It’s a Friday afternoon in Berlin, just a day before Randweg will perform live for the first time at its Equisetales album launch, inside the city’s spectacular Katerholzig club next to the River Spree. Creative lead Andreas Ernst is huddled in a studio not too far from where Saturday’s performance will happen; a modest basement setup in the east district of Mitte, where he’s banging out details of the live show with his longtime collaborator David Baurmann.
They’ve been holed up in the basement together for extended stretches over the past few days. Ashtrays are overflowing, empty beer cans litter the ground. The genesis of Randweg’s approach revolves around Ernst’s creative use of his woodwind clarinet to extract all kinds of wonderful, electronically manipulated sounds; and so he stands with his instrument, connected to all manner of effects pads at his feet, which he often manipulates simply with a tap of his toes as he plays. Baurmann controls the Albeton setup, the percussion, and wields his own guitar.
Equisetales is the result of several years of exploration by Ernst, into how his classical clarinet training could be incorporated into an electronic music context. Early experiments saw him collaborating on releases with Ellen Allien and Ripperton, as well as memorably helping Der Dritte Raum revision their seminal Hale Bopp classic, with the 2008 clarinet-led Swing Bop, which he regularly helped the act recreate as part of its live entourage.
Ernst’s classical training in clarinet began at the age of 12, when he was growing up in Germany’s west. “I left Wuppertal at the age of 22, and until then I was receiving regular lessons, and playing in the orchestra and big band. I did enjoy playing the clarinet in these classical circumstances, and I always wanted to do my own music as well,” he says.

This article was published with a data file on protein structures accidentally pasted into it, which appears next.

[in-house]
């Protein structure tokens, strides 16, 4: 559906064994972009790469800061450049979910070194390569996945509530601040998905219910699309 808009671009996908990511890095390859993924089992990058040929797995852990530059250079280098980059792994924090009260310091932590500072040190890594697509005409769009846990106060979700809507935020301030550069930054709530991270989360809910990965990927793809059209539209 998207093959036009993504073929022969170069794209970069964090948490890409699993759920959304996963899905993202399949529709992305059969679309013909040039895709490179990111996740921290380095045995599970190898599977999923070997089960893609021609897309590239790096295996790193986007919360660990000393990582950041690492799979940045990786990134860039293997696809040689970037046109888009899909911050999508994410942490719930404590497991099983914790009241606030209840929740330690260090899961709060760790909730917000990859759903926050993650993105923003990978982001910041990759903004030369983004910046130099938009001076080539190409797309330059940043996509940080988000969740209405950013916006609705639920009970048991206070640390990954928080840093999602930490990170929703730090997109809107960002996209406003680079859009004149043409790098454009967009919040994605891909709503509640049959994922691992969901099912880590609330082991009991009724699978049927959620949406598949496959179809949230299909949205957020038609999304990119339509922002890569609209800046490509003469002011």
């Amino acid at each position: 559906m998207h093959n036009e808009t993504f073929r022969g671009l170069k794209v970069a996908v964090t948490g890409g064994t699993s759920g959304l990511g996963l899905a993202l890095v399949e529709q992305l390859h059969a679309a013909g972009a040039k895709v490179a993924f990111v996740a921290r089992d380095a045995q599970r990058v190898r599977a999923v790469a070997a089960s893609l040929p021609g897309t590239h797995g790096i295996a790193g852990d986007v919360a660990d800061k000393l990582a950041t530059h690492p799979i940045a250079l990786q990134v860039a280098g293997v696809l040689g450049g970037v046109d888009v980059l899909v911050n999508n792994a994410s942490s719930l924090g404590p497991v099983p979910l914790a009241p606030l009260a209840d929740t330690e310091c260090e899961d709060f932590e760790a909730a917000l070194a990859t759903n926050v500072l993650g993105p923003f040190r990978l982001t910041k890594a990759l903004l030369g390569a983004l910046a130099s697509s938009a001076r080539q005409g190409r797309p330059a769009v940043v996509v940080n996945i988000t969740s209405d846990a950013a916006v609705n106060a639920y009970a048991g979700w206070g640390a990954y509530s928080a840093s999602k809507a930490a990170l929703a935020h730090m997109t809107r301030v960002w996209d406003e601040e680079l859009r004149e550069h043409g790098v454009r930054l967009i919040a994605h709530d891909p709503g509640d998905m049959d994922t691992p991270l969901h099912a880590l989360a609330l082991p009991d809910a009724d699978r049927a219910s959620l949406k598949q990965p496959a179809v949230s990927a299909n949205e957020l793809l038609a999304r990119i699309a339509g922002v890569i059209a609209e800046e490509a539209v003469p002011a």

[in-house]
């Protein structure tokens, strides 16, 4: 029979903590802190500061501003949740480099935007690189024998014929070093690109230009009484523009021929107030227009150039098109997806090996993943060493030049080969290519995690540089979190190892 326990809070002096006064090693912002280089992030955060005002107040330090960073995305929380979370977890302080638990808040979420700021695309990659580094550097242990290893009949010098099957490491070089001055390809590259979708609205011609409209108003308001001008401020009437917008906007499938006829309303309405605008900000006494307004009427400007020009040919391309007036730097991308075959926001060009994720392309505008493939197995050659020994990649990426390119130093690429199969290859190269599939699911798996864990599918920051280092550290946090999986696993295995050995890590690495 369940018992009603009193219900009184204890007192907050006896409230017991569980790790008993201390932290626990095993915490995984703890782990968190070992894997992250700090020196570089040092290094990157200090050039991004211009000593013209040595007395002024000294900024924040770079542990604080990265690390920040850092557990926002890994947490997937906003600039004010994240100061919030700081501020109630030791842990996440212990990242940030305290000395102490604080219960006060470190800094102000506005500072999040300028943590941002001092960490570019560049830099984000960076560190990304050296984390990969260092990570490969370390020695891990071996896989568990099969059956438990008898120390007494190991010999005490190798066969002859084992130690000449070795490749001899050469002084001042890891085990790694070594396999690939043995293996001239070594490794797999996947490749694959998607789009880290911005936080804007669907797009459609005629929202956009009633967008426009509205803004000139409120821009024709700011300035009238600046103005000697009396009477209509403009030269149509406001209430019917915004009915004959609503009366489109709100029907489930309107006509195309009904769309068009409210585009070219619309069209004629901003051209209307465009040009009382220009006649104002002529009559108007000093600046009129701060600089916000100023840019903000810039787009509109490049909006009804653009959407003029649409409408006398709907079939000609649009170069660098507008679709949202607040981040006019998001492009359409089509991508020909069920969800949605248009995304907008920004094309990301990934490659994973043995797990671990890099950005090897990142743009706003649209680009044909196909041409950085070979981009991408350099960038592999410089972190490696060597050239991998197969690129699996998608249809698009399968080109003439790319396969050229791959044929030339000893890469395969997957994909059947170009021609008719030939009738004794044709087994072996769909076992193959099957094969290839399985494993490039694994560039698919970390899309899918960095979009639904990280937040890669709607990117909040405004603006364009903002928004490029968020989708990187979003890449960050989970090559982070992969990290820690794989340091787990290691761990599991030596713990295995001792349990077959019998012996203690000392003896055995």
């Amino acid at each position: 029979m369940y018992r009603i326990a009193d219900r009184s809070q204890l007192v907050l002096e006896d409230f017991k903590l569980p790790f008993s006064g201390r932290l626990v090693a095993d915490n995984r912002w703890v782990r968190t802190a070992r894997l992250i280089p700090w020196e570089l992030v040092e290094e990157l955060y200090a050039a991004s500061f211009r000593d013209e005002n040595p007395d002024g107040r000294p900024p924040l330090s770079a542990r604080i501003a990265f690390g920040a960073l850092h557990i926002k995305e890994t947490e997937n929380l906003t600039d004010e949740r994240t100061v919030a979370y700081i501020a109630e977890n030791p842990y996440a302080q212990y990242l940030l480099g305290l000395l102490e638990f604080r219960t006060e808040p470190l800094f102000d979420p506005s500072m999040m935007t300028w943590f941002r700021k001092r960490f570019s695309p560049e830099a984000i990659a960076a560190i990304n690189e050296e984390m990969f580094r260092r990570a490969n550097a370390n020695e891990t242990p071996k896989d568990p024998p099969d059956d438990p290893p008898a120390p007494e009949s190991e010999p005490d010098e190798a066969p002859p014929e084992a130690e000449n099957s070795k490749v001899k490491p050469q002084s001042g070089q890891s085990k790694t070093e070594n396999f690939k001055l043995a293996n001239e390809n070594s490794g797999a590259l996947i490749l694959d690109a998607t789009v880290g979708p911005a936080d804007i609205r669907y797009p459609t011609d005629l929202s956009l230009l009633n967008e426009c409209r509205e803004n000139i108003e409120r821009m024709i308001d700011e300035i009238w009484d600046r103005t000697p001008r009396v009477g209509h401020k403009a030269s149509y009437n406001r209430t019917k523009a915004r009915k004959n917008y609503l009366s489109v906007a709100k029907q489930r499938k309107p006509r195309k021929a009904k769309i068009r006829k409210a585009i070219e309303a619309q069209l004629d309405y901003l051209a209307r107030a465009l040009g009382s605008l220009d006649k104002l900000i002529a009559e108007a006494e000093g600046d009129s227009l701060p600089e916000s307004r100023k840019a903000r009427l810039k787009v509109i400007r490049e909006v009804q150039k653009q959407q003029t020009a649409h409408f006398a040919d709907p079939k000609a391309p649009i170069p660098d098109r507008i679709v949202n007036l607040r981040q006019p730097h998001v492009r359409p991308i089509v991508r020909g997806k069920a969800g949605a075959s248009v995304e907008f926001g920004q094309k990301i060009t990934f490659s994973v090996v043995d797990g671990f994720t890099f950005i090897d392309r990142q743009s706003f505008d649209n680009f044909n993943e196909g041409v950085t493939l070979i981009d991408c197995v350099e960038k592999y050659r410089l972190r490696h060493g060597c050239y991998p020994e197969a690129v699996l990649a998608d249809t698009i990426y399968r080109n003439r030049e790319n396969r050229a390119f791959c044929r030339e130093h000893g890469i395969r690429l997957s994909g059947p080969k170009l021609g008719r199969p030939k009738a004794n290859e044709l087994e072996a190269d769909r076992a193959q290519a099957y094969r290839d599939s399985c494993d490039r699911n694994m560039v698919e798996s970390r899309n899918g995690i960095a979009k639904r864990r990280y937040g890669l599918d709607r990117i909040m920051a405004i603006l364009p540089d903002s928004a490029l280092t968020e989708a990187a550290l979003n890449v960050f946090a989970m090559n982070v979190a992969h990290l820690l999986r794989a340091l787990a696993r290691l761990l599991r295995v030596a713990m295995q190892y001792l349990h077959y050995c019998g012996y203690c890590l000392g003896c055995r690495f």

“At a certain point after I moved to Berlin though, when I discovered all the clubs and electronic music, I realised that I couldn’t play the instrument with the music that I liked. The sound of the clarinet didn’t really fit in the context of this music.”
Ernst’s career eventually saw him joining Berlin’s music media, on the marketing and sales side; a profession that was ideal for connecting him with the kind of artists and otherwise who would eventually encourage him to pick up his clarinet again. The next step though for bringing the clarinet into his own universe of sounds was some appropriate equipment.
“I eventually found this pickup system for the clarinet, which directly connects to the instrument and from there, feeds through to the FX units; and this opened the door for everything else. Over the years I collected a few that I like, and in the process I fell in love with playing again.”